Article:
The following is a summary of “Synbiotics in the Management of Pediatric Gastrointestinal Disorders: Position Paper of the ESPGHAN Special Interest Group on Gut Microbiota and Modifications,” published in the January 2023 issue of Gastroenterology and Nutrition by Hojsak, et al.

Synbiotics are a combination of living microorganisms and substrate(s) that are only used by host microorganisms and positively impact the host’s health. More research are examining their function in various illnesses and disorders. For a study, researchers sought to offer suggestions on how to utilize synbiotics to treat pediatric gastrointestinal diseases. The guidelines were created by the ESPGHAN Special Interest Group on Modifications to Gut Microbiota.

They searched and evaluated all systematic reviews and/or meta-analyses from the literature databases that were already available, and then they published randomized controlled trials (RCTs) that compared the use of synbiotics, in all delivery vehicles and formulations, at any dose, compared to not using synbiotics. However, they did not evaluate the synbiotics found in newborn formula. Only when there were at least two RCTs using a clearly defined synbiotic were recommendations made.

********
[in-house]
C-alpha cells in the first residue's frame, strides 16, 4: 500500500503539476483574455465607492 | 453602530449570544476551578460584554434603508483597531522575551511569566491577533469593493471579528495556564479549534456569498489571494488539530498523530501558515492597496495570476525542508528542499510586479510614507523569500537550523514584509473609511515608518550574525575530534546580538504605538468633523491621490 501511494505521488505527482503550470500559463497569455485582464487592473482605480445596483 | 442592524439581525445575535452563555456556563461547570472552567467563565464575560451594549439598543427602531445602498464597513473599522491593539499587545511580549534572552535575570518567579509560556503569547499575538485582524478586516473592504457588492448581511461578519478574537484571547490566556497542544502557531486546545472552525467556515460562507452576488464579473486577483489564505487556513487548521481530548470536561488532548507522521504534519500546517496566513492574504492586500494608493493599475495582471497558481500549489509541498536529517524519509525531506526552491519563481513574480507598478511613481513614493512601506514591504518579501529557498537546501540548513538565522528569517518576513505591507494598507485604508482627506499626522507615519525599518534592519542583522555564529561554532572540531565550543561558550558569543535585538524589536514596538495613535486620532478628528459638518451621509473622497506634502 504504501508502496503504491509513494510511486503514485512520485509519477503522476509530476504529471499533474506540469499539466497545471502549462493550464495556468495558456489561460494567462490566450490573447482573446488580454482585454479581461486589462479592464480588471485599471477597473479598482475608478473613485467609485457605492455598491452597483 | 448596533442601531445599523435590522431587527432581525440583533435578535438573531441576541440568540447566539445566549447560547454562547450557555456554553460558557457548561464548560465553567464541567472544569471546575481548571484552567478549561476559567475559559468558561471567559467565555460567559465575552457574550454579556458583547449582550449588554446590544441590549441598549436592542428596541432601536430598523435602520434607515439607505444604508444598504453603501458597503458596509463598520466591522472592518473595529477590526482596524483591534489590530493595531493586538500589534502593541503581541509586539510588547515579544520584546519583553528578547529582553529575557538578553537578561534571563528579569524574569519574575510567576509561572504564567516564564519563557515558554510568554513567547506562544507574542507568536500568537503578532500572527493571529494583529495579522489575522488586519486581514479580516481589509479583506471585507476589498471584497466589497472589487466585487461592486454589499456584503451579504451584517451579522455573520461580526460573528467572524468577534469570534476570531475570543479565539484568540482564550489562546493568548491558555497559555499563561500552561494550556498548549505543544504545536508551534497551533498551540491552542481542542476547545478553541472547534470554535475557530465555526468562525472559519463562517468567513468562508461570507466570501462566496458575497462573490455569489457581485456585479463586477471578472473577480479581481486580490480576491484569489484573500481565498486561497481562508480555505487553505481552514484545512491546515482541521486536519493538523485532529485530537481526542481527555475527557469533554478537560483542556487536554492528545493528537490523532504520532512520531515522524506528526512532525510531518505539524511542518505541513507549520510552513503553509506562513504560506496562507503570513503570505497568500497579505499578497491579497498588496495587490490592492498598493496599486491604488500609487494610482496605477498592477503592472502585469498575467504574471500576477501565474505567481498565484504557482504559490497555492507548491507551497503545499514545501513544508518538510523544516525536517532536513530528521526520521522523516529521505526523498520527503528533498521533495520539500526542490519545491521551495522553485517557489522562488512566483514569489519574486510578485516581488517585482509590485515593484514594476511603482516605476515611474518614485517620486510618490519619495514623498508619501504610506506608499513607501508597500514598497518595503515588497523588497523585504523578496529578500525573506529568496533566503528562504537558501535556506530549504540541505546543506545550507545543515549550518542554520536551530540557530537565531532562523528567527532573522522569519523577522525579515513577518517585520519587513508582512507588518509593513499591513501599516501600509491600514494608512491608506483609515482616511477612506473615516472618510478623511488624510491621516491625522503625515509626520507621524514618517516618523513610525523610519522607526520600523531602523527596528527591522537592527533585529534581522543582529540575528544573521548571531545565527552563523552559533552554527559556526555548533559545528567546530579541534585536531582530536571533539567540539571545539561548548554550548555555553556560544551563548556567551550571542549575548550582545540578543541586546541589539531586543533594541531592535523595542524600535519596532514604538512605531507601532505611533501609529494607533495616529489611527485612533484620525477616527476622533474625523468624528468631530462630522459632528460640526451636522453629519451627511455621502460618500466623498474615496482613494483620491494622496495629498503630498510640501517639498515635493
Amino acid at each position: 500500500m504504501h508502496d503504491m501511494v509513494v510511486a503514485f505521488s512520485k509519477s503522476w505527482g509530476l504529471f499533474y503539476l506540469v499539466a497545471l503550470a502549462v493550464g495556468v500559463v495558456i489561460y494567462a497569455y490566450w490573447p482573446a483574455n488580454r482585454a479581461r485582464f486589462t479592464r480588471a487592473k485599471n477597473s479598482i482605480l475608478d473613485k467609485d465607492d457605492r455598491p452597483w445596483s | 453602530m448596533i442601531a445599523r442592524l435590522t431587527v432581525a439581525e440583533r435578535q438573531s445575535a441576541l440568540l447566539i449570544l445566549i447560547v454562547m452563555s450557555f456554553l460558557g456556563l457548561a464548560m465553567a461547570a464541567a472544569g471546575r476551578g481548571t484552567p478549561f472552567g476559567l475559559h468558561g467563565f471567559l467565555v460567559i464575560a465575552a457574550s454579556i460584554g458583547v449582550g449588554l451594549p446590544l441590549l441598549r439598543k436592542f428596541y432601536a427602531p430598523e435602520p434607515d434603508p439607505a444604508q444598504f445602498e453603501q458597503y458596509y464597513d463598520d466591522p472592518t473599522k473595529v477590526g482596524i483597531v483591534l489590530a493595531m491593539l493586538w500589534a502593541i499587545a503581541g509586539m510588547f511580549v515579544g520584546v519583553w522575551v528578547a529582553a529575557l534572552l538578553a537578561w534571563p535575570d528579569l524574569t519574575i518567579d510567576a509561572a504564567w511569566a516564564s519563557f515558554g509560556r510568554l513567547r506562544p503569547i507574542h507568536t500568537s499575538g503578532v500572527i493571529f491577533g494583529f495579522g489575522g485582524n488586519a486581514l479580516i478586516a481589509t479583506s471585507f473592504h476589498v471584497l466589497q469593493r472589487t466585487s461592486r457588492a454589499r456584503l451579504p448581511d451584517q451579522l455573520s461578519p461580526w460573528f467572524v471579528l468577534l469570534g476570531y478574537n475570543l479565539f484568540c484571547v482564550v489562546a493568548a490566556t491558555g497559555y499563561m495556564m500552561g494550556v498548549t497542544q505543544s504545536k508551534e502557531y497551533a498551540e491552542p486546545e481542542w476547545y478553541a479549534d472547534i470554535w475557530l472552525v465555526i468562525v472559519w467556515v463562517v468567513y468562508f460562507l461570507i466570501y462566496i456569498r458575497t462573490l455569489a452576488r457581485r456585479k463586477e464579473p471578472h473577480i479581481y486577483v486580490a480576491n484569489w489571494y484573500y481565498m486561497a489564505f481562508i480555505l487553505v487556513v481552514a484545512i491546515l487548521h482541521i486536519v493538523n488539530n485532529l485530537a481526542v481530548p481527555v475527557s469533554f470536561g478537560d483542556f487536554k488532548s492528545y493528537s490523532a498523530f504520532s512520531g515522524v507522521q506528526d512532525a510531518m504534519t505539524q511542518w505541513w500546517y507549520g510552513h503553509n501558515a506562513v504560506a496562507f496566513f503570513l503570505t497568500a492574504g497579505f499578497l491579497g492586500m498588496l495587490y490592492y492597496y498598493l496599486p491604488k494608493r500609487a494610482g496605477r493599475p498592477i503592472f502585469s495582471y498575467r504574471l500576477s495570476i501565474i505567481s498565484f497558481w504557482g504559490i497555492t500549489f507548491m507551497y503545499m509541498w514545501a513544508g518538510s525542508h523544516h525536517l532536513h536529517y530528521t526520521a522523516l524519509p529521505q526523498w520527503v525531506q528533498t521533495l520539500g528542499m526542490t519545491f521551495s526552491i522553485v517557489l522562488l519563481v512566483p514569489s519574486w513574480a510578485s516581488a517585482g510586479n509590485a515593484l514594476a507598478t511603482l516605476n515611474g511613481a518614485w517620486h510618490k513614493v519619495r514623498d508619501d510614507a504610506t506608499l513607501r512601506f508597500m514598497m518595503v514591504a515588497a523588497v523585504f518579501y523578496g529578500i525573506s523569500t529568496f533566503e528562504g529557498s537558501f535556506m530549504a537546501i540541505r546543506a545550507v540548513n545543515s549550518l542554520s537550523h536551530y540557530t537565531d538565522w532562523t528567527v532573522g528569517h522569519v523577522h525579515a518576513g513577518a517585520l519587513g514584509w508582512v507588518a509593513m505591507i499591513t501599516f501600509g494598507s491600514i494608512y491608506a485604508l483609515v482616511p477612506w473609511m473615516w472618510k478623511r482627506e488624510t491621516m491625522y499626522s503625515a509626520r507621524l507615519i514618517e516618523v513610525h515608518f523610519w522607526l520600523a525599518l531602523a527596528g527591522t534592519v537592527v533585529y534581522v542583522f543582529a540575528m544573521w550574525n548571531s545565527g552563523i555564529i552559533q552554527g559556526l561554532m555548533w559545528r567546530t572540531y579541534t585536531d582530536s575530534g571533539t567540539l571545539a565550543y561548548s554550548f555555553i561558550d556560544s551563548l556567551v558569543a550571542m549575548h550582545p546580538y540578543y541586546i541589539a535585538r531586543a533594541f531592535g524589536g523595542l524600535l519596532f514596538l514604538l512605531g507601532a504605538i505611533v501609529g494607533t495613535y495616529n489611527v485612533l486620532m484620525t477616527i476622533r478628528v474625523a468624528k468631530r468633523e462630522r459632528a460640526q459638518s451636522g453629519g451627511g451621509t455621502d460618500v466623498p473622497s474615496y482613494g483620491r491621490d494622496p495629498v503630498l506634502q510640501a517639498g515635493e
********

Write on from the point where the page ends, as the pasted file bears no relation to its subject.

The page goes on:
The use of the evaluated synbiotic combination in treating acute gastroenteritis, preventing necrotizing enterocolitis, Helicobacter pylori infection, inflammatory bowel disease, functional gastrointestinal disorders, and allergy in infants and children cannot be recommended or discouraged based on the evidence that was currently available.

To facilitate comparisons between trials, there was a need for more RCTs on using synbiotics for gastrointestinal illnesses that are well-designed and use the same outcome measures.